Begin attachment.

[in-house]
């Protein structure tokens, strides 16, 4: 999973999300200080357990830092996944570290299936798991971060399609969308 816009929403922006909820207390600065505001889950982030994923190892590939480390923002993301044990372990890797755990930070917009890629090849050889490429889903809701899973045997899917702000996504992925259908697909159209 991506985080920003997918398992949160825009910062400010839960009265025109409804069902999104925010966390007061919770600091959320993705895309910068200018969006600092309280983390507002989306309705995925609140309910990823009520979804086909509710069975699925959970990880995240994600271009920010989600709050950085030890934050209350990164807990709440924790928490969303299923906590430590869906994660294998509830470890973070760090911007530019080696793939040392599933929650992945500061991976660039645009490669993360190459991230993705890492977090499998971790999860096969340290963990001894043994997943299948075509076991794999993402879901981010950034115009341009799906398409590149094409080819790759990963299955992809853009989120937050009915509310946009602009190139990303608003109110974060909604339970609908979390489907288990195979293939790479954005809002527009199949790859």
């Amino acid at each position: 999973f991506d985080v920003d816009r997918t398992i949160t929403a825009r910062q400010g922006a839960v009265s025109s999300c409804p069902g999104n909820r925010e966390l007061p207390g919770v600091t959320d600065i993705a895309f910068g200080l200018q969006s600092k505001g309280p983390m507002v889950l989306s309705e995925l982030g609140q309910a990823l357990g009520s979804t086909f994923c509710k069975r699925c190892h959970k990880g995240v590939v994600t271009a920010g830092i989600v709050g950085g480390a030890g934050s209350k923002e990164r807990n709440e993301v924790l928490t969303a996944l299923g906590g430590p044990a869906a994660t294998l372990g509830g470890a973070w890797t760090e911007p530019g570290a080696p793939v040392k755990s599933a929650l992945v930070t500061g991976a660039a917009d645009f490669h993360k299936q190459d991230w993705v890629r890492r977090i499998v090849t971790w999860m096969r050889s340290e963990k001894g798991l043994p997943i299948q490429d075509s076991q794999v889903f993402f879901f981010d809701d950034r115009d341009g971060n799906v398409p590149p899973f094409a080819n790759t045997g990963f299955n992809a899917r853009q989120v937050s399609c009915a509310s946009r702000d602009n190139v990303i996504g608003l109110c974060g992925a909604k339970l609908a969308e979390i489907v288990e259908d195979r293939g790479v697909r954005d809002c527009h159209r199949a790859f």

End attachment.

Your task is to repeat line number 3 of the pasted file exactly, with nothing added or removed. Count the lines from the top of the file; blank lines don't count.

């Amino acid at each position: 999973f991506d985080v920003d816009r997918t398992i949160t929403a825009r910062q400010g922006a839960v009265s025109s999300c409804p069902g999104n909820r925010e966390l007061p207390g919770v600091t959320d600065i993705a895309f910068g200080l200018q969006s600092k505001g309280p983390m507002v889950l989306s309705e995925l982030g609140q309910a990823l357990g009520s979804t086909f994923c509710k069975r699925c190892h959970k990880g995240v590939v994600t271009a920010g830092i989600v709050g950085g480390a030890g934050s209350k923002e990164r807990n709440e993301v924790l928490t969303a996944l299923g906590g430590p044990a869906a994660t294998l372990g509830g470890a973070w890797t760090e911007p530019g570290a080696p793939v040392k755990s599933a929650l992945v930070t500061g991976a660039a917009d645009f490669h993360k299936q190459d991230w993705v890629r890492r977090i499998v090849t971790w999860m096969r050889s340290e963990k001894g798991l043994p997943i299948q490429d075509s076991q794999v889903f993402f879901f981010d809701d950034r115009d341009g971060n799906v398409p590149p899973f094409a080819n790759t045997g990963f299955n992809a899917r853009q989120v937050s399609c009915a509310s946009r702000d602009n190139v990303i996504g608003l109110c974060g992925a909604k339970l609908a969308e979390i489907v288990e259908d195979r293939g790479v697909r954005d809002c527009h159209r199949a790859f």